• Many regulators are establishing regulatory “sandboxes” – innovation hubs – to test new, technology-led services in safe environments, where possible harm to markets or consumers can be limited.
  • New products such as cryptocurrenciesare also being analyzed to determine whether they should be covered by existing regulations for other financial activities or products, or defined as a new asset and subject to new rules.

Time to ask new questions about old risk principles

But despite positive moves to deploy technology to improve the security and efficiency of global financial markets, it’s still early days. Both industry and regulators are struggling with fundamental questions around how to identify and describe the risks posed by new technologies and new ways of doing business.

Delivering regulatory answers fit for a digital future will call on all market participants to revisit old principles, ask new questions and work together. Building a transparent, balanced, and connected risk management ecosystem will require:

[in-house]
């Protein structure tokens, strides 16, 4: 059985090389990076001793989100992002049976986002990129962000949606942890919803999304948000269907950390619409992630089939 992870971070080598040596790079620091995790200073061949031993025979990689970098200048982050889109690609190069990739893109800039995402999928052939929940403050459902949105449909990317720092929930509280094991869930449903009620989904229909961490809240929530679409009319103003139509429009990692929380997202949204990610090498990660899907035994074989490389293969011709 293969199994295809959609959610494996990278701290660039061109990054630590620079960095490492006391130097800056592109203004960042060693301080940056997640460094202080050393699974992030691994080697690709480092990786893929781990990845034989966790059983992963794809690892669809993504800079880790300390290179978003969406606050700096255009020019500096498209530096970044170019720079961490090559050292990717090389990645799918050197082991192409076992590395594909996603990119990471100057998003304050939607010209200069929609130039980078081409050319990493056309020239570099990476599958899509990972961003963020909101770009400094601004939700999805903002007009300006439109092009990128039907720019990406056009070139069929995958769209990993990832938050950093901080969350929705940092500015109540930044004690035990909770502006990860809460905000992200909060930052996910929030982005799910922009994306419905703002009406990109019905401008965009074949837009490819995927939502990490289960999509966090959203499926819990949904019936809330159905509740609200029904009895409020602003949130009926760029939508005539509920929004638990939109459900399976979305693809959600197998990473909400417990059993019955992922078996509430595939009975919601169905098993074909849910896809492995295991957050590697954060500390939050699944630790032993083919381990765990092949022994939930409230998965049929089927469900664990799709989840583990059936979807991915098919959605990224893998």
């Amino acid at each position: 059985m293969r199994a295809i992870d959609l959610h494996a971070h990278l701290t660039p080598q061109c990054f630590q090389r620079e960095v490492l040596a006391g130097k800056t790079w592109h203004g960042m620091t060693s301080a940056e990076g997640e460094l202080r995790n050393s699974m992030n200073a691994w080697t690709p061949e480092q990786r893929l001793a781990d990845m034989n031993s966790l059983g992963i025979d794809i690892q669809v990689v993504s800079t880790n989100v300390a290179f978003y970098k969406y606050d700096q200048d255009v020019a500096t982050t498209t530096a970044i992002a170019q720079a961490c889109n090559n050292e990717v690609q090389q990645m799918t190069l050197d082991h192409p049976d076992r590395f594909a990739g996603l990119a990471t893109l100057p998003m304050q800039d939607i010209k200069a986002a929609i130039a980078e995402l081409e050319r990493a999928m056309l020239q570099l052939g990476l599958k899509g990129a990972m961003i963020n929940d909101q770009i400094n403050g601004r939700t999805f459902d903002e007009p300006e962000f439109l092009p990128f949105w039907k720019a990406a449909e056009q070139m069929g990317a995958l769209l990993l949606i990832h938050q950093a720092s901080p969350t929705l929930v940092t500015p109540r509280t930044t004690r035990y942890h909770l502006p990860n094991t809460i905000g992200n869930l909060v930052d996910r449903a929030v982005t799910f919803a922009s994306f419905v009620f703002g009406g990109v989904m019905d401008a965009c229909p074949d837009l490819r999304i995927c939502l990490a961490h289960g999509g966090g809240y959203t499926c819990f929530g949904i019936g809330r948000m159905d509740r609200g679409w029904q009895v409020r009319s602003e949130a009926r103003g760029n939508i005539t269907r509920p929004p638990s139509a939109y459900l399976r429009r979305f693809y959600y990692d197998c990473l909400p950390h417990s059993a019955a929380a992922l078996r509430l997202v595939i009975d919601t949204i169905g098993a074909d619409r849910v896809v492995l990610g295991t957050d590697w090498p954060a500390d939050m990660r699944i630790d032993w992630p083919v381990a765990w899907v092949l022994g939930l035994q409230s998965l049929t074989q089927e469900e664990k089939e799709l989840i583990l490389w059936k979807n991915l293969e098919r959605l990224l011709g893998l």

• Collaboration in compliance: Scale, consistency and investment create conditions that encourage technological improvements and support market-wide benefits, as well as greater risk management. But scarce resources, limited reach and fragmented processes constrain investment by individual firms. Collaboration across the sector can overcome these issues.
  • Standardization to speed the path: Digital tools are built on rules and algorithms, fed by data. But inconsistent and unclear definitions and standards for data are hampering opportunities to deploy new technology where it could be most effective: in providing market-wide services and solutions.